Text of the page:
>But when, after benchmarking, we identify some hot spots
    >and want to make the performance better, we can always
    >use low-level pure C or even manually crafted assembly
    >code in those particular cases.

    And this is the best we can do in the 21st century? Your approach to C++ feels more and more like "C with classes". If that is the case, then we will simply have to agree to disagree.

  • Dr. Frank HeimesDrFGHde My relaxed face

    That talk really clarified a lot of things to me - thank you, Scott!

    I just wished the camera man hadn't swung the camera that much; but that was just a minor annoyance.

  • C64C64

    @Ben Hanson:


    >I agree with you that we can't have super-easy
    >programming languages; but I think that crossing some
    >high-complexity line is not good.

    I agree that there surely is a threshold. Quite where it lies is debatable.

    Yes, probably this is the key point Smiley

    >But when, after benchmarking, we identify some hot spots
    >and want to make the performance better, we can always
    >use low-level pure C or even manually crafted assembly
    >code in those particular cases.

    And this is the best we can do in the 21st century? Your approach to C++ feels more and more like "C with classes". If that is the case, then we will simply have to agree to disagree.

    I consider programming languages just as tools to solve problems, and if the assembly language is the best tool for the job in a particular case (e.g. top performance in some hot spot), I have nothing against it (and if in other cases the problem can be solved with Python, I can use it, etc.)

    As for my approach for C++, I like that we don't have to be language-lawyers to be productive with this language: we can choose a "safe" subset of it and use it. I don't know what you exactly mean with "C++ as C with classes"; I like using C++ classes, including the power of destructors, smart pointers (e.g. CComPtr is convenient to do COM programming), template for containers but not for template metaprogramming, etc.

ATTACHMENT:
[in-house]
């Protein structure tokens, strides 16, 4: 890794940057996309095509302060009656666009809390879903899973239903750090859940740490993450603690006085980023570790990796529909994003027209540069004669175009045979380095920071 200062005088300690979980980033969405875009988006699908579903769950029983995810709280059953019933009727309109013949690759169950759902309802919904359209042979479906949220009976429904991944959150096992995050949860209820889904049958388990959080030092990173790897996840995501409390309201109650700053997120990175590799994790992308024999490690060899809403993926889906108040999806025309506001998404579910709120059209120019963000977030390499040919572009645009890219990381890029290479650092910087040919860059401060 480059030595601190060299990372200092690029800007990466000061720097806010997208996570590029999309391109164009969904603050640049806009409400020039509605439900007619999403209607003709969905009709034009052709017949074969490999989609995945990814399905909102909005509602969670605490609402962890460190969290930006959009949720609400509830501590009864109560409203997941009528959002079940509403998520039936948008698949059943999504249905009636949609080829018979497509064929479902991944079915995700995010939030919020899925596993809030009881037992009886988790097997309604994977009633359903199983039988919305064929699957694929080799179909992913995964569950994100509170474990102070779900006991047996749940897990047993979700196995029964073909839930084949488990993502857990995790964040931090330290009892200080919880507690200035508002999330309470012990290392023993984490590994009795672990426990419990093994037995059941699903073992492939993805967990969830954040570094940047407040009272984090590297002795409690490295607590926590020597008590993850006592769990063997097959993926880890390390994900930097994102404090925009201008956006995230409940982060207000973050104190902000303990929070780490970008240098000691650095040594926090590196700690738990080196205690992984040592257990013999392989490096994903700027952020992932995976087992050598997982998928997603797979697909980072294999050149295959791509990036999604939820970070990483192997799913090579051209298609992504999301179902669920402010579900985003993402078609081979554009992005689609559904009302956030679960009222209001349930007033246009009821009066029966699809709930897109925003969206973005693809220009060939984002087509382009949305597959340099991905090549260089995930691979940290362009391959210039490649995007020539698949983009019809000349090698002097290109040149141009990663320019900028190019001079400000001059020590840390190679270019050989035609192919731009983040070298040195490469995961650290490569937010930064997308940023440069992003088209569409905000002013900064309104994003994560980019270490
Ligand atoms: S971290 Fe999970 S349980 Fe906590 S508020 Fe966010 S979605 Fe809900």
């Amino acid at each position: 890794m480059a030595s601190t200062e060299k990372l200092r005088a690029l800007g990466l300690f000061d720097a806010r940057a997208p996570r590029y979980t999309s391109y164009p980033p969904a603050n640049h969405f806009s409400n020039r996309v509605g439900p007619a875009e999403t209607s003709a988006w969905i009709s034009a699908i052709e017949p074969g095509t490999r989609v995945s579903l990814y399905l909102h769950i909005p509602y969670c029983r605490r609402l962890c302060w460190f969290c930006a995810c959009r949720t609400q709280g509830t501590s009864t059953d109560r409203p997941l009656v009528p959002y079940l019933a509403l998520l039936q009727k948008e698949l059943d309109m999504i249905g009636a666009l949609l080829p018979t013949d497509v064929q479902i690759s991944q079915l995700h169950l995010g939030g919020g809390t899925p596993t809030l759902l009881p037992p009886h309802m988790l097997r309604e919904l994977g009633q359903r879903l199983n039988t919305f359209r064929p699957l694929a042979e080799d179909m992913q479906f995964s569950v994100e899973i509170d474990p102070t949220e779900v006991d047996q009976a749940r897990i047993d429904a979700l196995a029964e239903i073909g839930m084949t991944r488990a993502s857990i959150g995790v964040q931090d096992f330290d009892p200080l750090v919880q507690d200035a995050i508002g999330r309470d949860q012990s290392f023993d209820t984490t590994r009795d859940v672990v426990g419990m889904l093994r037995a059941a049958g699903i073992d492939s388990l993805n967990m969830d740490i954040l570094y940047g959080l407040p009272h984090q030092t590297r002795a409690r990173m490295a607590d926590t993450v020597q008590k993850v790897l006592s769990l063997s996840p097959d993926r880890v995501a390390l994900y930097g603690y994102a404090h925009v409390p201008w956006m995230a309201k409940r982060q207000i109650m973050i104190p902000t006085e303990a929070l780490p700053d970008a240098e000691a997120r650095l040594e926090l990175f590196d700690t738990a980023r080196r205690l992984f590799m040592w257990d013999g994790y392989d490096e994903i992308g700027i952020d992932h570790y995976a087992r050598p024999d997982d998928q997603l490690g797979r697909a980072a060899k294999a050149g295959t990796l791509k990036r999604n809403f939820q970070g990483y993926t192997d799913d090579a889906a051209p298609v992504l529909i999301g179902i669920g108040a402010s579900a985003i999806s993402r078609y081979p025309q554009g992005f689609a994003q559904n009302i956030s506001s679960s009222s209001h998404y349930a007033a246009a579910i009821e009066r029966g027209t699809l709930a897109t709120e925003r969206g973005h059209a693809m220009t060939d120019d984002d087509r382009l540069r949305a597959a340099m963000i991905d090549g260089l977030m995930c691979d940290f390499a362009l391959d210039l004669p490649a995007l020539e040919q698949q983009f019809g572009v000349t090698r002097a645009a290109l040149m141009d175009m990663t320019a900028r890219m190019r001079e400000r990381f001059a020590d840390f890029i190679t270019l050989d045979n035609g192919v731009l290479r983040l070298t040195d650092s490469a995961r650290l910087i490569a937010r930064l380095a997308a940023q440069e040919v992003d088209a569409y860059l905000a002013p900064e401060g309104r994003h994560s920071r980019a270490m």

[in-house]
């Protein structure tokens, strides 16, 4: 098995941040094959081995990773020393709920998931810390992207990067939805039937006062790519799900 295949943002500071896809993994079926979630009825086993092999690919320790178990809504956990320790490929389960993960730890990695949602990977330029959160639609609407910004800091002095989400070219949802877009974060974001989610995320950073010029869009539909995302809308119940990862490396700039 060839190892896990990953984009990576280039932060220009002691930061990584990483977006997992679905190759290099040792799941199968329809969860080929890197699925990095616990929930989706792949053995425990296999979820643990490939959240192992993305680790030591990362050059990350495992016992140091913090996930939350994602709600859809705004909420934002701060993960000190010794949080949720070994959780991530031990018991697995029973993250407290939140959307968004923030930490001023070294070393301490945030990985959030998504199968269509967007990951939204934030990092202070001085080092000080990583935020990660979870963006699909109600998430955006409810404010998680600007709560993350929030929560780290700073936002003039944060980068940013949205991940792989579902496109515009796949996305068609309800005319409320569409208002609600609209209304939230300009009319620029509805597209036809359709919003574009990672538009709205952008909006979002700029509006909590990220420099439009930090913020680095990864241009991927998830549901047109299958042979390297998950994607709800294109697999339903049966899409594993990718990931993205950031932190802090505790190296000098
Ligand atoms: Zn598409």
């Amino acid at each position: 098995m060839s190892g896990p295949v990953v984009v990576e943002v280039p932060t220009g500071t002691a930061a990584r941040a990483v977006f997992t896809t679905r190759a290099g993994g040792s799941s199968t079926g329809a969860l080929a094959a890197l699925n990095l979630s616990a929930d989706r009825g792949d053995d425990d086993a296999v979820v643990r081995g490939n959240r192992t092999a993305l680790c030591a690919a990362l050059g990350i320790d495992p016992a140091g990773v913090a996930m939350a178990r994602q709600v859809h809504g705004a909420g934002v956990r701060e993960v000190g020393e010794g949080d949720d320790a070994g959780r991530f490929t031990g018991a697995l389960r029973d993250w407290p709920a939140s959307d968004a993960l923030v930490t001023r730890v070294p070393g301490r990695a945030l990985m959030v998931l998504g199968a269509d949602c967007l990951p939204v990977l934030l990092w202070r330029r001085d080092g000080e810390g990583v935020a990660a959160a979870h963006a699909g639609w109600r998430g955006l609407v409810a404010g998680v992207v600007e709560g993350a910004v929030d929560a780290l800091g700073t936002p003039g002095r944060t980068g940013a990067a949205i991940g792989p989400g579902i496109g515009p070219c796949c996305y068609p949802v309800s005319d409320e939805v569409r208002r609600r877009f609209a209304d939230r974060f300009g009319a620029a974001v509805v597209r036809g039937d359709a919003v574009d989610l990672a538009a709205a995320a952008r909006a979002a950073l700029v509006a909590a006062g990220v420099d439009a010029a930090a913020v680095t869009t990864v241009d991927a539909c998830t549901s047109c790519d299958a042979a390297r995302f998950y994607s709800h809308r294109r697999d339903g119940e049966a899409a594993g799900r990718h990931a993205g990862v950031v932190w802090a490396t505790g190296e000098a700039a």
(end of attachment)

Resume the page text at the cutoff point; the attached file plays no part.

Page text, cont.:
As I wrote in the beginning, there are convenient constructs in C++11, like auto, lambdas, etc. that can simplify the code. I think it's possible to use C++11 enjoying these convenient features and ignoring the more "obscure" parts.

  • CharlesCharles Welcome Change

    @C64: Did you watch the presentation? rvalue references - and universal references Smiley - are not "obscure" features of the language....

    You keep referring to features like auto or lambdas, but there's so much more to the language (like it has a memory model now....) and rvalue is a big deal.

    As Scott commented on the reddit/cpp thread ->

    "Rvalue references are a feature every professional C++ programmer is going to have to master. Even if you never use one in your code (highly unlikely, unless you don't write classes or don't care about efficiency), you'll still need to understand them in order to understand others' code. They are not a niche feature."

    C

  • The quality of information in this talk was almost at STL's level.  Impressive.

  • STLSTL

    SteveRichter> I have never seen && in c++ code.

    That's because it's new to C++11.

    > I am not completely certain about rvalue and lvalue. The r and l stand for right and left side of the expression, right?